On August 21, 1998, a Deputy United States Marshal arrived at the Littlejohns' home to execute a writ of attachment on their personal property to enforce the court's judgment. Roy Littlejohn greeted the marshal with the aforementioned documents and informed him that he was no longer the owner of the property. A few days later, on August 26, the employees filed a second suit (the instant case) against the Littlejohns and appellant, alleging that the purported sale of the Littlejohns' property to appellant was a fraudulent conveyance made with the "intent to hinder, delay, and defraud the plaintiff/creditors," in violation of D.C. Code §§ 28-3104 (a) and 28-3105 (1996), and that the defendants had engaged in a conspiracy to violate these statutes. The employees asked the court to invalidate the sale and sought the value of the transferred assets in actual damages and $1.4 million in punitive damages. *fn3
On March 6, 2001, almost three years after the second suit was filed, the case went to trial before a different judge. The crux of appellant and Littlejohn's defense was that the property had been transferred to appellant as collateral for a series of loans appellant made to Roy Littlejohn throughout 1998. *fn4 When questioned about the peculiar nature of this transaction, appellant testified that she had never seen a bill of sale or a lease, nor did she know how a lease worked despite her substantial education and business experience. *fn5
After a three-day non-jury trial, the court found appellant and Roy Littlejohn liable on all three counts of the complaint, but also found that "the evidence was not sufficient to show that Mrs. Littlejohn was involved in the fraudulent transfer . . . ."
The court explicitly rejected appellant's testimony, finding it to be "patently incredible." It further found that "the papers drawn up by the parties were entirely bogus, and that anyone with Ms. Chatman's background and sophistication knew it." The court was therefore satisfied that "the plaintiffs have demonstrated by the preponderance of the evidence that the two were engaged in a civil conspiracy to defraud." *fn6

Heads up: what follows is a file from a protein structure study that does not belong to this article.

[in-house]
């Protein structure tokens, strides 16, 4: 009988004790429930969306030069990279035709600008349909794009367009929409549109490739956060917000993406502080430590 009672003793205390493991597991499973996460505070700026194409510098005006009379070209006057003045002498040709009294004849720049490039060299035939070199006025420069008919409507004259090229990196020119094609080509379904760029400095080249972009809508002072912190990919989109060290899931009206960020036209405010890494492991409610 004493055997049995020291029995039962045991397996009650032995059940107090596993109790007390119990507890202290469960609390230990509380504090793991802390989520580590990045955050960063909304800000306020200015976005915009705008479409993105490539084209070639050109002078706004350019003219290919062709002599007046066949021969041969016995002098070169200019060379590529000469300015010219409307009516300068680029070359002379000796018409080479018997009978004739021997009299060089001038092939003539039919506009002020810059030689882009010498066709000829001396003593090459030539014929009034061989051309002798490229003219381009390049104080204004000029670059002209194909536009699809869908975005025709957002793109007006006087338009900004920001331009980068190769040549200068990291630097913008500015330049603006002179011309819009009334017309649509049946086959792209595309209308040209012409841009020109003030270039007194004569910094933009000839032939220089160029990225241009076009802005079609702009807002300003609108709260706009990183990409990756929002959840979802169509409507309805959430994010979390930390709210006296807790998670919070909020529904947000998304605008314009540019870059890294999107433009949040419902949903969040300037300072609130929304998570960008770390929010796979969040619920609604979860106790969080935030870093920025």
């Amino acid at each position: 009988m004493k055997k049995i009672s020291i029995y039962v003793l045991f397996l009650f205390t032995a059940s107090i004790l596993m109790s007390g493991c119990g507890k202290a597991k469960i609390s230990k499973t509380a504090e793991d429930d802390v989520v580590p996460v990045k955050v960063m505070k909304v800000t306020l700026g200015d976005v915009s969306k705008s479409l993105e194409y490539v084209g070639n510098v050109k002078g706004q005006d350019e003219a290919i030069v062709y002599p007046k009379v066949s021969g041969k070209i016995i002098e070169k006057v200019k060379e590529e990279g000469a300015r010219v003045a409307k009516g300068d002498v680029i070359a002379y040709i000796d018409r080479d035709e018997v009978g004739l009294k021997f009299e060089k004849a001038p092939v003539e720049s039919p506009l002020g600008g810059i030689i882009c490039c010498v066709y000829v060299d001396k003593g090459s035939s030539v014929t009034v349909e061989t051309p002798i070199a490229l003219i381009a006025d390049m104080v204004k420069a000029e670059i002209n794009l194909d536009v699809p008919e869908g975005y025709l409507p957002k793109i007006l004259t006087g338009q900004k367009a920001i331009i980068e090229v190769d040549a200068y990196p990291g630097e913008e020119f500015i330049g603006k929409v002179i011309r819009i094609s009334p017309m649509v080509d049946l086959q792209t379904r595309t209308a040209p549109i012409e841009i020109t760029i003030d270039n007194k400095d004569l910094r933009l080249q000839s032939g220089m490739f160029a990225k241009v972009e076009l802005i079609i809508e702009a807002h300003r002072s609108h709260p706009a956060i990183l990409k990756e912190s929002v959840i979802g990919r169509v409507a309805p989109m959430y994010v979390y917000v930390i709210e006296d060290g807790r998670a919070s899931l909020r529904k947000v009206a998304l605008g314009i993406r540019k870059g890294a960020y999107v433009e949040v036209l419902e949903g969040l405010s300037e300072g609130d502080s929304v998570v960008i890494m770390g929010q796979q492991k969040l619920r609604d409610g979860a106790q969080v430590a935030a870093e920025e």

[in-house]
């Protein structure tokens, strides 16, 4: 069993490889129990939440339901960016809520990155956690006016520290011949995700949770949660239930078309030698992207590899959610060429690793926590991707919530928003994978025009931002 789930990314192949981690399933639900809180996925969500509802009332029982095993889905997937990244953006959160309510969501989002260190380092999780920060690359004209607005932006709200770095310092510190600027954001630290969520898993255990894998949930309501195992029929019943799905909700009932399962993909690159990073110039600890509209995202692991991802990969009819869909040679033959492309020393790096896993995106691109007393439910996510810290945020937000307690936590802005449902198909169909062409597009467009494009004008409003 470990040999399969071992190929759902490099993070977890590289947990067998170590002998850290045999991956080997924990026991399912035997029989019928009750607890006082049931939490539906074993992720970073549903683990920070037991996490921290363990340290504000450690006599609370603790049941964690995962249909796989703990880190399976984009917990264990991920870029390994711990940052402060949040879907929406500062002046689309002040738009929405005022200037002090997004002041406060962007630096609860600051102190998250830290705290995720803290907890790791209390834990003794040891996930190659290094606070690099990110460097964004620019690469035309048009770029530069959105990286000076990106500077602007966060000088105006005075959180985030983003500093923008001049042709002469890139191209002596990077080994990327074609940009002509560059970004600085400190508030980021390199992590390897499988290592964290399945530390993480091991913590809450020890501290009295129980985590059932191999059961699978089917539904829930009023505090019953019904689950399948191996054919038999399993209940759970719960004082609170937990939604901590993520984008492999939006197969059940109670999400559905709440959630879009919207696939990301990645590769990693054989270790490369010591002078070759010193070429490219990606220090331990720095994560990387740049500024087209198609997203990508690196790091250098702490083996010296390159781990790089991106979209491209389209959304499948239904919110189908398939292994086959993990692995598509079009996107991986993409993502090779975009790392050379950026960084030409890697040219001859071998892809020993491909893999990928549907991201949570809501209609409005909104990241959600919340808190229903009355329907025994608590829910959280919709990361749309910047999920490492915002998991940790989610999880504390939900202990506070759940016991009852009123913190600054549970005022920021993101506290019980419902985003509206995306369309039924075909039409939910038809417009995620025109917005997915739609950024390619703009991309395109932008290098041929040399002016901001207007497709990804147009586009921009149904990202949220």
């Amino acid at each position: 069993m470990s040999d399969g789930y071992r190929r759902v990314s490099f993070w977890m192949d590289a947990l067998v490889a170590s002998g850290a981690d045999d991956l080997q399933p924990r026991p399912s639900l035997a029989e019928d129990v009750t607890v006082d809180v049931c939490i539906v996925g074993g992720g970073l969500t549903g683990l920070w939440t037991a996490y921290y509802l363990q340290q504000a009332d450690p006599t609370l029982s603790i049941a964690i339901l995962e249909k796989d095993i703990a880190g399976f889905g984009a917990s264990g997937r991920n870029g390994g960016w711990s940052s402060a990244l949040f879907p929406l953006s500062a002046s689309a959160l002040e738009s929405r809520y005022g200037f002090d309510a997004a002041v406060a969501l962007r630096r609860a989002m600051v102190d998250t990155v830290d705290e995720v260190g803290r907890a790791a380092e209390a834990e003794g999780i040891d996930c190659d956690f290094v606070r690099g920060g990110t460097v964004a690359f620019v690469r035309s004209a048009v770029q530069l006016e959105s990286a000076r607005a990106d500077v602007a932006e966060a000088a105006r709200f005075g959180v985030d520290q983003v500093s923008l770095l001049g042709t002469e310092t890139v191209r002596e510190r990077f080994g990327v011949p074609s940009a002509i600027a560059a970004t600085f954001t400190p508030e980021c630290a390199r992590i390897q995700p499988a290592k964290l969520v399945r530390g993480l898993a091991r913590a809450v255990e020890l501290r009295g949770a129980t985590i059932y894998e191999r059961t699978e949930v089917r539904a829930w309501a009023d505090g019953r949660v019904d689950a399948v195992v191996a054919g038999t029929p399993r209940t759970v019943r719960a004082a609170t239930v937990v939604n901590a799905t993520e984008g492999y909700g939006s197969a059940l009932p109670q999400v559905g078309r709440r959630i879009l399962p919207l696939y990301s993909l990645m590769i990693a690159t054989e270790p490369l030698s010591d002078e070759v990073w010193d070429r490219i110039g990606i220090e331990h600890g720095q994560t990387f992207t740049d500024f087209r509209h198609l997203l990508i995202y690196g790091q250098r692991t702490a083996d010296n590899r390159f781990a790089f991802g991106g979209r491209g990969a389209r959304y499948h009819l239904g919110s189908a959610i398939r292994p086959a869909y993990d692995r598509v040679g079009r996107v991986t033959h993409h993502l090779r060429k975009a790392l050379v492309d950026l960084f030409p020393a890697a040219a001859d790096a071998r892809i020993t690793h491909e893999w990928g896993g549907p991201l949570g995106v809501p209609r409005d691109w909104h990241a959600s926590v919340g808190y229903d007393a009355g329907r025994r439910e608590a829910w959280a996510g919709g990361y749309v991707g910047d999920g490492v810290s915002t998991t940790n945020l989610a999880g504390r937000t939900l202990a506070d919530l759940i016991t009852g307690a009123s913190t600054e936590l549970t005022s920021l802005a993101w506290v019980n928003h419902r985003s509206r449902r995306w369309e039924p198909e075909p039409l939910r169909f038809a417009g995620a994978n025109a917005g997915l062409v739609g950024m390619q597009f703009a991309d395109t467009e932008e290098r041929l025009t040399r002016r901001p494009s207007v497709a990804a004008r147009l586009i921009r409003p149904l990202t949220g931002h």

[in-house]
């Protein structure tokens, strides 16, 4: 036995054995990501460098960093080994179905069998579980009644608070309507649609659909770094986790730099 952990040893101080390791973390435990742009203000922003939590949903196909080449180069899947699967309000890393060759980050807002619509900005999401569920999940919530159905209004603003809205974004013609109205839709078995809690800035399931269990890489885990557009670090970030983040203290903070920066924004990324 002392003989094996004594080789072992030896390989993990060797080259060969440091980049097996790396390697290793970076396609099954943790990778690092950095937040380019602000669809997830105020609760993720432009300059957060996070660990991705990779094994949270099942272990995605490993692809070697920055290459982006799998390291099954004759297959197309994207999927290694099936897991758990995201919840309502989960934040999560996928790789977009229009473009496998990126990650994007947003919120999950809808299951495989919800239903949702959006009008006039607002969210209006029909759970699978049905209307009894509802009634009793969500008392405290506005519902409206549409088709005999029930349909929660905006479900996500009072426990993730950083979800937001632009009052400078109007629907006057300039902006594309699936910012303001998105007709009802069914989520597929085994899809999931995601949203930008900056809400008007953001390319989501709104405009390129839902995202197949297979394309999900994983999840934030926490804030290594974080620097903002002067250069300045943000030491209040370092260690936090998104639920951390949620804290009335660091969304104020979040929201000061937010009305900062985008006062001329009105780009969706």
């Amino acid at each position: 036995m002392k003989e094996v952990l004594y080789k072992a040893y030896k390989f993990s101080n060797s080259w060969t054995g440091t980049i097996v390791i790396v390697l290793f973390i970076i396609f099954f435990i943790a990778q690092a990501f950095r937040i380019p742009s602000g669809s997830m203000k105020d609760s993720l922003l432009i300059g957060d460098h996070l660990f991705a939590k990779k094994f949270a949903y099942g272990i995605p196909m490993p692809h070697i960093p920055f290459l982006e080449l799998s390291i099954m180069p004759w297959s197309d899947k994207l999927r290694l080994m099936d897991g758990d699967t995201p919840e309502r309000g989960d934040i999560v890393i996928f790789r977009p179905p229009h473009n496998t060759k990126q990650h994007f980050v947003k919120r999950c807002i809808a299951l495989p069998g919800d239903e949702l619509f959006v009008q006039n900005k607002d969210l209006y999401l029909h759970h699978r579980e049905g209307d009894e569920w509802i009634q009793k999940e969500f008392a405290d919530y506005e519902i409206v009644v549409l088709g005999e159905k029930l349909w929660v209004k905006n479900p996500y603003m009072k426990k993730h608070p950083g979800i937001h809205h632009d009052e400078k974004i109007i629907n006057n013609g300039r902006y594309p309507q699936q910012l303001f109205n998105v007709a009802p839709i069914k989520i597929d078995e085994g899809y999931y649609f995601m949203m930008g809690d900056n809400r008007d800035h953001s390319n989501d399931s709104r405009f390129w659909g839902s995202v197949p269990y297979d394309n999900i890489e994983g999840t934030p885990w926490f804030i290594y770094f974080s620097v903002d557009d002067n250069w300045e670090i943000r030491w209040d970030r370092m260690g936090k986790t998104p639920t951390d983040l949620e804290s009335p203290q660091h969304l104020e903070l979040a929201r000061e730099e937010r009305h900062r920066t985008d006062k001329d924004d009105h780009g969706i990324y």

The court also found appellant and Littlejohn jointly and severally liable for $1.4 million in punitive damages, ruling that there was "clear and convincing evidence that Mr. Littlejohn and Ms. Chatman acted with evil motive, actual malice and with willful disregard for the rights of the plaintiffs." The court characterized their behavior as "outrageous and grossly fraudulent," especially considering the disparity in wealth between appellant and Littlejohn and the "people whom they scammed." The court also described the transaction as a "deliberate scheme to get around a lawful judgment," and stated that in its opinion "each defendant needs to be punished for their conduct [and] each defendant needs to serve as an example to prevent others from acting in a similar way."
Following the trial, appellant filed a "motion to remit or, in the alternative, set aside the punitive damage award," citing Superior Court Civil Rules 59 (a), 59 (e), and 60 (b). The court denied that motion after a hearing, and appellant noted the instant appeal, ...